In faceting, a graph consists of several separate plots or small multiples, one for each level of a third variable, or combination of variables. It is easiest to understand this with an example.
# plot salary histograms by rank ggplot(Salaries, aes(x = salary)) + geom_histogram(fill = "cornflowerblue", color = "white") + facet_wrap(~rank, ncol = 1) + labs(title = "Salary histograms by rank")
facet_wrap function creates a separate graph for each level of
ncol option controls the number of columns.
In the next example, two variables are used to define the facets.
# plot salary histograms by rank and sex ggplot(Salaries, aes(x = salary / 1000)) + geom_histogram(color = "white", fill = "cornflowerblue") + facet_grid(sex ~ rank) + labs(title = "Salary histograms by sex and rank", x = "Salary ($1000)")
The format of the
facet_grid function is
facet_grid( row variable(s) ~ column variable(s))
Here, the function assigns sex to the rows and rank to the columns, creating a matrix of 6 plots in one graph.
We can also combine grouping and faceting. Let’s use Mean/SE plots and faceting to compare the salaries of male and female professors, within rank and discipline. We’ll use color to distinguish sex and faceting to create plots for rank by discipline combinations.
# calculate means and standard erroes by sex, # rank and discipline library(dplyr) plotdata <- Salaries %>% group_by(sex, rank, discipline) %>% summarize(n = n(), mean = mean(salary), sd = sd(salary), se = sd / sqrt(n)) # create better labels for discipline plotdata$discipline <- factor(plotdata$discipline, labels = c("Theoretical", "Applied")) # create plot ggplot(plotdata, aes(x = sex, y = mean, color = sex)) + geom_point(size = 3) + geom_errorbar(aes(ymin = mean - se, ymax = mean + se), width = .1) + scale_y_continuous(breaks = seq(70000, 140000, 10000), label = scales::dollar) + facet_grid(. ~ rank + discipline) + theme_bw() + theme(legend.position = "none", panel.grid.major.x = element_blank(), panel.grid.minor.y = element_blank()) + labs(x="", y="", title="Nine month academic salaries by gender, discipline, and rank", subtitle = "(Means and standard errors)") + scale_color_brewer(palette="Set1")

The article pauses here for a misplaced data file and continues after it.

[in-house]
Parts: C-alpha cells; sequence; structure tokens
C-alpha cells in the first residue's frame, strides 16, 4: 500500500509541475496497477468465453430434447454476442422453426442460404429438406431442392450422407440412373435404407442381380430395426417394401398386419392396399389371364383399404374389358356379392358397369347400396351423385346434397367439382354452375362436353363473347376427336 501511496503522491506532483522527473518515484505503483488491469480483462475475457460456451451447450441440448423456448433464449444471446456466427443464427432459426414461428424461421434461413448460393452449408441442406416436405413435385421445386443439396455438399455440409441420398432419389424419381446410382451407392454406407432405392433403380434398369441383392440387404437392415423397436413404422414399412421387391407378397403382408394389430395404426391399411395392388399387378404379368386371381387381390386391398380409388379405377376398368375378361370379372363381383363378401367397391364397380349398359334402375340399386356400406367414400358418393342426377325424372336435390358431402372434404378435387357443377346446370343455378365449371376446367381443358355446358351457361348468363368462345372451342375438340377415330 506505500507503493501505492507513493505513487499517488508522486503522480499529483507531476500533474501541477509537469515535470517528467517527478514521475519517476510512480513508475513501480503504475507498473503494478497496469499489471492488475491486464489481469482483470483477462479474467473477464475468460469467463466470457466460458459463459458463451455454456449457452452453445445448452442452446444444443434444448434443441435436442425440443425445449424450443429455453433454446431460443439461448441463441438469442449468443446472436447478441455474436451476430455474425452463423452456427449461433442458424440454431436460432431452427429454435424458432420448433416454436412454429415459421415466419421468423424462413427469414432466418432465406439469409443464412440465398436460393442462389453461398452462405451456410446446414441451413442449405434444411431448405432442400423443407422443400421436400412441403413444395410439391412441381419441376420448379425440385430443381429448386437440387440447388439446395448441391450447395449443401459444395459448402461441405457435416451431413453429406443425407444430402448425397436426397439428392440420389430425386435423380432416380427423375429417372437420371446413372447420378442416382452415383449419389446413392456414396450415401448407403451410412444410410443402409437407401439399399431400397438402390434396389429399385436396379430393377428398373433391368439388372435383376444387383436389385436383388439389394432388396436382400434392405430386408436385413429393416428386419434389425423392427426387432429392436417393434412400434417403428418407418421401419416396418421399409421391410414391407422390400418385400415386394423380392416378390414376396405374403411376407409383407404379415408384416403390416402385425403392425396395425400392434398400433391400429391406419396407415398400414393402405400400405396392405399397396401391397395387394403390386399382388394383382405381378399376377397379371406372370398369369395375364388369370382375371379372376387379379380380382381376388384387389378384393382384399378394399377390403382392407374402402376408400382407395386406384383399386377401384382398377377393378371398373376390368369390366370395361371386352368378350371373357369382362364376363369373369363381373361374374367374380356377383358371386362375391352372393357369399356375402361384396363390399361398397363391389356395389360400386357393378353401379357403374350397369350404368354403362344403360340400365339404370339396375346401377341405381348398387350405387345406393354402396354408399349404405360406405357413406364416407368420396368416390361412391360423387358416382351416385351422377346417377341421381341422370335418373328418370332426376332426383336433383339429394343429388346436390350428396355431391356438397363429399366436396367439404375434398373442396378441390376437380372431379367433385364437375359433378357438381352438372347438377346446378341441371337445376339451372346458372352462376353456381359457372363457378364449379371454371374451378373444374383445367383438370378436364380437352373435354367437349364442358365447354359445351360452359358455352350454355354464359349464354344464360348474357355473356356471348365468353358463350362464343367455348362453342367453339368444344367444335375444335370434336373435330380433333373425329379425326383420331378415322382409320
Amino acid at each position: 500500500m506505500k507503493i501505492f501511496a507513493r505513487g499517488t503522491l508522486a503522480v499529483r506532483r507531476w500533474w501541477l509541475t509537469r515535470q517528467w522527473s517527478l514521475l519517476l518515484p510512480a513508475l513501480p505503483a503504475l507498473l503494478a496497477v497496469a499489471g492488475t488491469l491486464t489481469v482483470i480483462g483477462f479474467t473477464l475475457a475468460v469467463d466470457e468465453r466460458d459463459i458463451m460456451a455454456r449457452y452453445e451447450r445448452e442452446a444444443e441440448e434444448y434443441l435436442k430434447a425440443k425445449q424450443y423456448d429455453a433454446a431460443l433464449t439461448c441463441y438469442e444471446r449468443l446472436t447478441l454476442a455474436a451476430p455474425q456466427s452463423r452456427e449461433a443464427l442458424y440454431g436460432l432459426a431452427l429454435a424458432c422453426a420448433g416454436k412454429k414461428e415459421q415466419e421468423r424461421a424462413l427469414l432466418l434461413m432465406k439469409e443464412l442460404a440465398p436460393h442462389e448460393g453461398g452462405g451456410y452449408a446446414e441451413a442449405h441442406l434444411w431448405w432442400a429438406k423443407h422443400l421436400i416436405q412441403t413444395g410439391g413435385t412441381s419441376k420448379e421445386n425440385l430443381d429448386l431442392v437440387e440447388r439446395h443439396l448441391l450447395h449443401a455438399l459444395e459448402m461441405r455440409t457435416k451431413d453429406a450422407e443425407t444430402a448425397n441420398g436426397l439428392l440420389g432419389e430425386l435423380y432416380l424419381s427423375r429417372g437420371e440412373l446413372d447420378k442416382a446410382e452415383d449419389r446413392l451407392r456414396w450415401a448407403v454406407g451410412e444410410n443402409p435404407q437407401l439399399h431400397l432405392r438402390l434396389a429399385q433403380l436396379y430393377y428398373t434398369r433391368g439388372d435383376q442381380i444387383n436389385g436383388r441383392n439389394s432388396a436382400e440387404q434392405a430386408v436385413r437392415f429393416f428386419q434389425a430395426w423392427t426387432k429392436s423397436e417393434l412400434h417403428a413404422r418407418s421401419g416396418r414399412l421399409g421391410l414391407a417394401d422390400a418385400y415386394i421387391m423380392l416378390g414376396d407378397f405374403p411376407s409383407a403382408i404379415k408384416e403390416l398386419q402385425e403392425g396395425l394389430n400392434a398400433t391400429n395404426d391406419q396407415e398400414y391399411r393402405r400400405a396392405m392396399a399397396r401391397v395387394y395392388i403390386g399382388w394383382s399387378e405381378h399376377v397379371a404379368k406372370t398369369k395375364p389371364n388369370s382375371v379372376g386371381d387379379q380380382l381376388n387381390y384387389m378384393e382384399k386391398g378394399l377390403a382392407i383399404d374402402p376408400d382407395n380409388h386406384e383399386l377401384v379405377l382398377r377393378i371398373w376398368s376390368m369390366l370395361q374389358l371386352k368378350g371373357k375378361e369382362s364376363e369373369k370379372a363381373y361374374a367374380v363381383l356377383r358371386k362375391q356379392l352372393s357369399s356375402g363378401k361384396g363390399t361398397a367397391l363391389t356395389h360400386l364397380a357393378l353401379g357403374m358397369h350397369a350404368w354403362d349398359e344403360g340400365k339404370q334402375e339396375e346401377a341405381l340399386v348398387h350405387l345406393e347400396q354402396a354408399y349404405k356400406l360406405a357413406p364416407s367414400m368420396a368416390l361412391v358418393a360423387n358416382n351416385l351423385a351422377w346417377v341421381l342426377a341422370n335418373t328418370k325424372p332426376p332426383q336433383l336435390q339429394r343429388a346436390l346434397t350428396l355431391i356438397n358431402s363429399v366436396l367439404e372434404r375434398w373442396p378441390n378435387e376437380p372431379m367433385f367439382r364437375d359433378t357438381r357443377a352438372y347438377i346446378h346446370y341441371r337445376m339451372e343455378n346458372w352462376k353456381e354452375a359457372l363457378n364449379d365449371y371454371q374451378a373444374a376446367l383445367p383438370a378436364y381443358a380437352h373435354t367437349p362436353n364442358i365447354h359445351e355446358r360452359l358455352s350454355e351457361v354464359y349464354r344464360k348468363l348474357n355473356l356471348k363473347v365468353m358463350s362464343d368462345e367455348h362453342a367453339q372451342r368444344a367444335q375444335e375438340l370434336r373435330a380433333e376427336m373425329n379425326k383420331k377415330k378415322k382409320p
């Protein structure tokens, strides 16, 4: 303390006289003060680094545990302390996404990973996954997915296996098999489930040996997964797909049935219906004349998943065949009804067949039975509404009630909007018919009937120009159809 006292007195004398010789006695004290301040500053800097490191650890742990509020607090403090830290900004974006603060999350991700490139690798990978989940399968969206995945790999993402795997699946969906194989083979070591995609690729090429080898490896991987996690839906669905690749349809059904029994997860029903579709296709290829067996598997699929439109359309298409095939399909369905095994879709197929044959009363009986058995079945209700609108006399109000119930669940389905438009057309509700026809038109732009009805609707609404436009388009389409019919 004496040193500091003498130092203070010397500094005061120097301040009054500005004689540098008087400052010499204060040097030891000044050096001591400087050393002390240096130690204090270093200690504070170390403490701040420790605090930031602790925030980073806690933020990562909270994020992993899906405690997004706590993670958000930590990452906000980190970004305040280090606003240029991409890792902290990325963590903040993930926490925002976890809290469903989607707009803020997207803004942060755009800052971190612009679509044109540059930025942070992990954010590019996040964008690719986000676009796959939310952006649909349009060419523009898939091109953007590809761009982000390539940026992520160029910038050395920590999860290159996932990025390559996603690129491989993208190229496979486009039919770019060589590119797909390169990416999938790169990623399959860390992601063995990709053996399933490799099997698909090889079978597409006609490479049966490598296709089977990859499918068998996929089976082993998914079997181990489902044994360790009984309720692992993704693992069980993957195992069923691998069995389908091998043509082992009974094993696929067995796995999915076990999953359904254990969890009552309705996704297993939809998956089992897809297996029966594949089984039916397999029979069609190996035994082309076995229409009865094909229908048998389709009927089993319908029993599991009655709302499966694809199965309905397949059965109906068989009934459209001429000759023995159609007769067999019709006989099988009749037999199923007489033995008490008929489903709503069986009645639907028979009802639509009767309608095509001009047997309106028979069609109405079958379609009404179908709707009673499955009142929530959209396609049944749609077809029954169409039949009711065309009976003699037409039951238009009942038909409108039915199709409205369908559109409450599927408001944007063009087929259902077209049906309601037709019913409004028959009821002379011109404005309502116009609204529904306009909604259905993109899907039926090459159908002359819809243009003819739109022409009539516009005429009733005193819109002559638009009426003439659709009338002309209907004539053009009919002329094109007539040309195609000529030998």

facet_grid(. ~ rank + discipline) specifies no row variable (.) and columns defined by the combination of rank and discipline.
theme_ functions create create a black and white theme and eliminates vertical grid lines and minor horizontal grid lines. The
scale_color_brewer function changes the color scheme for the points and error bars.
At first glance, it appears that there might be gender differences in salaries for associate and full professors in theoretical fields. I say “might” because we haven’t done any formal hypothesis testing yet (ANCOVA in this case).
See the Customizing section to learn more about customizing the appearance of a graph.
As a final example, we’ll shift to a new dataset and plot the change in life expectancy over time for countries in the “Americas”. The data comes from the gapminder dataset in the
gapminder package. Each country appears in its own facet. The theme functions are used to simplify the background color, rotate the x-axis text, and make the font size smaller.
# plot life expectancy by year separately # for each country in the Americas data(gapminder, package = "gapminder") # Select the Americas data plotdata <- dplyr::filter(gapminder, continent == "Americas") # plot life expectancy by year, for each country ggplot(plotdata, aes(x=year, y = lifeExp)) + geom_line(color="grey") + geom_point(color="blue") + facet_wrap(~country) + theme_minimal(base_size = 9) + theme(axis.text.x = element_text(angle = 45, hjust = 1)) + labs(title = "Changes in Life Expectancy", x = "Year", y = "Life Expectancy")
We can see that life expectancy is increasing in each country, but that Haiti is lagging behind.